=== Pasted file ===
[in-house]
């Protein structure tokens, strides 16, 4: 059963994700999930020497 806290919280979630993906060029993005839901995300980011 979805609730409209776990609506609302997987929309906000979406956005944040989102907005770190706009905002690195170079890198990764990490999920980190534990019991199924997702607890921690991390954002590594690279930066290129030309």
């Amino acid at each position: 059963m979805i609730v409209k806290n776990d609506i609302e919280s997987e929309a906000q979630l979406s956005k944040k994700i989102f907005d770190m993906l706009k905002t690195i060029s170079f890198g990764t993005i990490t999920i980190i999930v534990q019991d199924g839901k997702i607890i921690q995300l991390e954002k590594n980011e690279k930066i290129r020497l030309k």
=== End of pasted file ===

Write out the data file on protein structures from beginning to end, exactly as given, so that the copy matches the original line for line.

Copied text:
[in-house]
């Protein structure tokens, strides 16, 4: 059963994700999930020497 806290919280979630993906060029993005839901995300980011 979805609730409209776990609506609302997987929309906000979406956005944040989102907005770190706009905002690195170079890198990764990490999920980190534990019991199924997702607890921690991390954002590594690279930066290129030309």
């Amino acid at each position: 059963m979805i609730v409209k806290n776990d609506i609302e919280s997987e929309a906000q979630l979406s956005k944040k994700i989102f907005d770190m993906l706009k905002t690195i060029s170079f890198g990764t993005i990490t999920i980190i999930v534990q019991d199924g839901k997702i607890i921690q995300l991390e954002k590594n980011e690279k930066i290129r020497l030309k």